The resignation of Democratic National Committee chair Debbie Wasserman Schultz over a series of embarrassing leaked emails is obviously a big political story, and it does not portend well for Democratic efforts at demonstrating unity over the next week. But the larger, much more significant story surrounding those emails is the growing pile of evidence that they were hacked and released by Russian intelligence agencies.
Vice News’ Thomas Rid compiled all the publicly available evidence surrounding the hacking of the DNC, which was first reported last month. There’s a lot of technical jargon, but he writes that “the forensic evidence linking the DNC breach to known Russian operations is very strong,” while the evidence linking its dissemination to the Russians “is not as solid, yet a deception operation… is still highly likely.” The FBI is investigating the case, and as the Daily Beast reported Monday, the working theory is that the operation was intended to sway the presidential election in Donald Trump’s favor:
The FBI suspects that Russian government hackers breached the networks of the Democratic National Committee and stole emails that were posted to the anti-secrecy site WikiLeaks on Friday. It’s an operation that several U.S. officials now suspect was a deliberate attempt to influence the presidential election in favor of Donald Trump, according to five individuals familiar with the investigation of the breach.
Nothing has been concretely proven, but we have to consider the ominous ramifications of what we’re looking at here. The DNC hacking operation described by Vice was highly sophisticated and had been ongoing “since at least summer 2015.” One has to leave open the possibility that, given the proficiency of the hackers and the amount of time they spent undetected, they obtained access to information that hasn’t been released yet. And if we are indeed seeing an effort by Russian intelligence services to sow chaos in the 2016 presidential race, then you can’t rule out the possibility that we’ll see more targeted releases of stolen information that coincide with big political moments – the DNC emails dropped just before the Democratic convention, and we still have several debates to get through, not to mention Election Day itself.
That would put a tremendous deal of strain both on the political system and the press. What obligations do campaigns and reporters have if they obtain information that they suspect has been released as part of a hostile foreign plot to influence how Americans vote? How does one deploy illicitly obtained opposition research against a political opponent when doing so is in the interest of a foreign entity?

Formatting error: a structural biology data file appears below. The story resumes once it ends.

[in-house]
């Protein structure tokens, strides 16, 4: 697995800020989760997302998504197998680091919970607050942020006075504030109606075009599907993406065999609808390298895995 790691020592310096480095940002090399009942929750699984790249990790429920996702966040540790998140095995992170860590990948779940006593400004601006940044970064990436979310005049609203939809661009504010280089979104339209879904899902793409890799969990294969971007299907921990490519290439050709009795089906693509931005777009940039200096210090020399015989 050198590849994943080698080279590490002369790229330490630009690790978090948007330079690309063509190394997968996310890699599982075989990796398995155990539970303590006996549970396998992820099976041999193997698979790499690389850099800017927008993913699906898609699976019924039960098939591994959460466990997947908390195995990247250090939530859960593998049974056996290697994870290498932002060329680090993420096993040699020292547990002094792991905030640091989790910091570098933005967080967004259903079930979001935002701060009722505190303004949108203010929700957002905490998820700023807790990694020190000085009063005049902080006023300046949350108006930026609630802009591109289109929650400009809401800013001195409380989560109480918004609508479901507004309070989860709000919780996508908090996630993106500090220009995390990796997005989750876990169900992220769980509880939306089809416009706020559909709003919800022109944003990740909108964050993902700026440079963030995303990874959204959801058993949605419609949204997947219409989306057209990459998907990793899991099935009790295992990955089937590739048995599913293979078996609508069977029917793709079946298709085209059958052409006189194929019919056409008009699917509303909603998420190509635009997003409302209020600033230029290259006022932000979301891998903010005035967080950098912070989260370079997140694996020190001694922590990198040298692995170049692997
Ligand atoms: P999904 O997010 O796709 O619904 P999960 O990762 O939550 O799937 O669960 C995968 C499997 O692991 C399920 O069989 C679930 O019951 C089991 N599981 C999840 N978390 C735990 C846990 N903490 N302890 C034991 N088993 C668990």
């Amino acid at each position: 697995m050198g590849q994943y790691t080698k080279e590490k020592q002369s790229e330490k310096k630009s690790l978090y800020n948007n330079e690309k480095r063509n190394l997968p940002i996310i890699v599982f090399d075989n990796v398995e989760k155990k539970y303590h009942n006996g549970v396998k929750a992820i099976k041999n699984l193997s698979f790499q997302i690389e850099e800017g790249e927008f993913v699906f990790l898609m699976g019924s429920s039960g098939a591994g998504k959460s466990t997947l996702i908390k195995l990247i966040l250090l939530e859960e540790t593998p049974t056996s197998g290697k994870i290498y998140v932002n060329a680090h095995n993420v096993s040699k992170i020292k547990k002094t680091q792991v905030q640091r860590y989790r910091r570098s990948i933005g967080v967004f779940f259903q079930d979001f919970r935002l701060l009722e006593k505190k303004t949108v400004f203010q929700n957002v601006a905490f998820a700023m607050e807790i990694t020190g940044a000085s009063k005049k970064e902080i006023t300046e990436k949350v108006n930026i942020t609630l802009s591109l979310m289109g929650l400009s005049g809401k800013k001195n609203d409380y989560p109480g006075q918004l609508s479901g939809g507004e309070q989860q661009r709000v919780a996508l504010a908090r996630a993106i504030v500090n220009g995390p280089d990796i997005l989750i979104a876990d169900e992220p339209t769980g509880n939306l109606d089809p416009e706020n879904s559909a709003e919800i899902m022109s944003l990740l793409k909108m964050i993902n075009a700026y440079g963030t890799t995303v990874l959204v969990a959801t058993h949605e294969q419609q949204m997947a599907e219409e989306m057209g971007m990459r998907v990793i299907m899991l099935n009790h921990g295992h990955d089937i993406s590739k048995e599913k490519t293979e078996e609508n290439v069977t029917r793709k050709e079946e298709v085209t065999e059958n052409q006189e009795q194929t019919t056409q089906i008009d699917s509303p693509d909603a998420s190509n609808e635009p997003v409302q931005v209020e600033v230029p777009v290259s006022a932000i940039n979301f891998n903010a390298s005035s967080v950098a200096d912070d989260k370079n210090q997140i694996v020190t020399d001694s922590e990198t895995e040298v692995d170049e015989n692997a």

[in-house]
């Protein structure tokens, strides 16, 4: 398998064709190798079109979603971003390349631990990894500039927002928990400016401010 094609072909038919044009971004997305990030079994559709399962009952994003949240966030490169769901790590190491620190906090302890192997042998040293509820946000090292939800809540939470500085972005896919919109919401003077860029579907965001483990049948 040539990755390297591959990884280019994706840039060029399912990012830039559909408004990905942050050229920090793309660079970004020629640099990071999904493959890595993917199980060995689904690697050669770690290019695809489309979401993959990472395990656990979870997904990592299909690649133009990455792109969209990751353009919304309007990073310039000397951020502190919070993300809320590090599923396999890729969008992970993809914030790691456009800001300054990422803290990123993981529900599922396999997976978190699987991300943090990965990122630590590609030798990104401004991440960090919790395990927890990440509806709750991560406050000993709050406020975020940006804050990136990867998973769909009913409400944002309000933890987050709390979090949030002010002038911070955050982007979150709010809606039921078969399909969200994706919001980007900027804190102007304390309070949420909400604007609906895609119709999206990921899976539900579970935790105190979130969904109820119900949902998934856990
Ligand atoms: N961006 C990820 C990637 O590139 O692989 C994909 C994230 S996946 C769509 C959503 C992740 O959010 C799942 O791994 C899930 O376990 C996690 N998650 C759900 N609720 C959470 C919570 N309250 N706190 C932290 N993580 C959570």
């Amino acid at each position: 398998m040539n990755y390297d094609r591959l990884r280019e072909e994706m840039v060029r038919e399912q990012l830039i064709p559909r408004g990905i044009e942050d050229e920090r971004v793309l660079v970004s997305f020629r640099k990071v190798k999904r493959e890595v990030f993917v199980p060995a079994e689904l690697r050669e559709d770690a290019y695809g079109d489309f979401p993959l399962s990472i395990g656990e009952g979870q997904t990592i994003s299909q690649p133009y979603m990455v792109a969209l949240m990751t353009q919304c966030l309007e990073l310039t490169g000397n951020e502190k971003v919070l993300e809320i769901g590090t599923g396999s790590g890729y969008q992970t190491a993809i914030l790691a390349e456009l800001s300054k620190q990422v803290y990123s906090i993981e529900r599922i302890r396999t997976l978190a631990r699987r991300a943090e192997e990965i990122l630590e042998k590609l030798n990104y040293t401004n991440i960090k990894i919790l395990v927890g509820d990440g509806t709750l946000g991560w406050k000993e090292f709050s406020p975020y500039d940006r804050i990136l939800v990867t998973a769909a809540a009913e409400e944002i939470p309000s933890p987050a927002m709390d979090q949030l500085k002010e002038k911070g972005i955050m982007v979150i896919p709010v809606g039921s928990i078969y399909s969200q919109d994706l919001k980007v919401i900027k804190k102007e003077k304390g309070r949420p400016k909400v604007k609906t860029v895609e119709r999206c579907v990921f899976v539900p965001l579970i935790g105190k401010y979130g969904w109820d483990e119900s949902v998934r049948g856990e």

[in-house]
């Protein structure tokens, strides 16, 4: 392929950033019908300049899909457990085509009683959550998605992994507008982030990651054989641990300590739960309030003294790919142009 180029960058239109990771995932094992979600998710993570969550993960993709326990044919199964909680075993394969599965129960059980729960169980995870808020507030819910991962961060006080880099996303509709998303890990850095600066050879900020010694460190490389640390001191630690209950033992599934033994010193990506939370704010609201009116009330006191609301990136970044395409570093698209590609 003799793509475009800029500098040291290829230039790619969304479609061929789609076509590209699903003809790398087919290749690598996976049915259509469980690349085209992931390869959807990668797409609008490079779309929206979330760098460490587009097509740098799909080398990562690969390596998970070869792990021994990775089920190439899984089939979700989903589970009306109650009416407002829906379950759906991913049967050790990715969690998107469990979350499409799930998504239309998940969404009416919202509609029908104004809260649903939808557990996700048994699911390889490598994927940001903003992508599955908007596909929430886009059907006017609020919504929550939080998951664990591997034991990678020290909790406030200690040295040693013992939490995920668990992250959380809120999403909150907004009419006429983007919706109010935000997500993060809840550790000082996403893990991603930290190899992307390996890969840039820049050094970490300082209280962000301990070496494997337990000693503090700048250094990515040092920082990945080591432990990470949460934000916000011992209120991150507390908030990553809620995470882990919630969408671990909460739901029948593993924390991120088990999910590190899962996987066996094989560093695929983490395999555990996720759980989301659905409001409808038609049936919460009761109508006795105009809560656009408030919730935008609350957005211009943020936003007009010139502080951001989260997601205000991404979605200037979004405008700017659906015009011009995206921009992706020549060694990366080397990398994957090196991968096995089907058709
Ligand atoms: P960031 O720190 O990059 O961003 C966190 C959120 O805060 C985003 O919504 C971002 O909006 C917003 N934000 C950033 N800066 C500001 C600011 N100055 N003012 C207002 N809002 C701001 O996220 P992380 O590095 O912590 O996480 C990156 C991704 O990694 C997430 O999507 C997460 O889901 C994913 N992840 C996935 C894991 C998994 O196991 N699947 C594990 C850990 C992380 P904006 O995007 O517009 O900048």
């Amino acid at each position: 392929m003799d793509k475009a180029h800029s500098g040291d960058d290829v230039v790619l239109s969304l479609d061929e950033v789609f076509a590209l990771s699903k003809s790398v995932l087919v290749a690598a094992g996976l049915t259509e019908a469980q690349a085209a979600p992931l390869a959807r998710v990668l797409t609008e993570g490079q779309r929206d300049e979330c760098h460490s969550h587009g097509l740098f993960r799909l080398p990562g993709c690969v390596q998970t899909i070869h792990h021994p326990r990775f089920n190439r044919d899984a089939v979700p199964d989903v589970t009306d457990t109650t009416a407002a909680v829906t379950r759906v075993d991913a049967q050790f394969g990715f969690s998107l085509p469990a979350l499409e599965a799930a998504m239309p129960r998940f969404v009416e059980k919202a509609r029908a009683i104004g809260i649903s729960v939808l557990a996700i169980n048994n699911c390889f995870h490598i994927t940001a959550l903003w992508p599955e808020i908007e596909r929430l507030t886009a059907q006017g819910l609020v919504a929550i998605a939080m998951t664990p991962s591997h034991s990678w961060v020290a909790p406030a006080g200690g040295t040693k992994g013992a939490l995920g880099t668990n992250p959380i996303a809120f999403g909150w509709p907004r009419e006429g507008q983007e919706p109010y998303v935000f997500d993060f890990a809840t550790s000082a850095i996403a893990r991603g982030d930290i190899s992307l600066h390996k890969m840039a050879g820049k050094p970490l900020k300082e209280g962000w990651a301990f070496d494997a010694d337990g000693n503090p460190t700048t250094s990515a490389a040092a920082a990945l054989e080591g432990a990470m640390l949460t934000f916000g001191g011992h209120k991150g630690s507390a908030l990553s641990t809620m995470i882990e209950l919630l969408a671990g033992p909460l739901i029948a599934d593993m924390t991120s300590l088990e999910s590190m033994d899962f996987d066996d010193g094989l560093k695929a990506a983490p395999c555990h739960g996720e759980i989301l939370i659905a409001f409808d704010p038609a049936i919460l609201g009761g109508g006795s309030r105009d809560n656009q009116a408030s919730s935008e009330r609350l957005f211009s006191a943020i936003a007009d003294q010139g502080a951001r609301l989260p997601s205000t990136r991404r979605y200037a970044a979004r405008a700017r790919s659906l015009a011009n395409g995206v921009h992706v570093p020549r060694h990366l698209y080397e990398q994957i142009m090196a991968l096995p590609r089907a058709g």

That brings us to Trump, the supposed direct beneficiary of Russia’s meddling, who has been under fire for his ties to the Russian government and his very public skepticism towards NATO. He took a moment to react to the news of the alleged Russian hack during a campaign stop in Roanoke, Virginia, on Monday. “She worked very, very hard to rig the system,” Trump said of Wasserman Schultz. “Little did she know that China, Russia, one of our many, many ‘friends,’ came in and hacked the hell out of us. Can you imagine? Can you imagine what they’re hacking? I guarantee we’ll find the 33,000 emails,” referring to the emails Clinton said she deleted from her private server. Upon saying this, the crowd in Virginia erupted in applause.
The immediate media reaction to Trump’s statement focused on his use of the word “friends” to describe a country that “hacked the hell out of us,” but the video makes clear that Trump was being sarcastic (he used air quotes). The larger problem is that Trump, a major-party candidate for the presidency, was celebrating the fact that a geopolitical adversary committed cyberespionage on his political rivals. He was happy because the content of those hacked emails – DNC officials writing nasty things about Bernie Sanders – dovetails with his message about the “rigged” system favoring Hillary. And he was giddily anticipating future acts of political sabotage committed by countries that he sarcastically derides as “friends.”
There is a national security issue at play here that transcends the squabbling of a political campaign, and Trump either can’t see it or refuses to acknowledge it. Instead, he welcomes it because, for the moment, he is the beneficiary of what appears to be foreign meddling in our political system.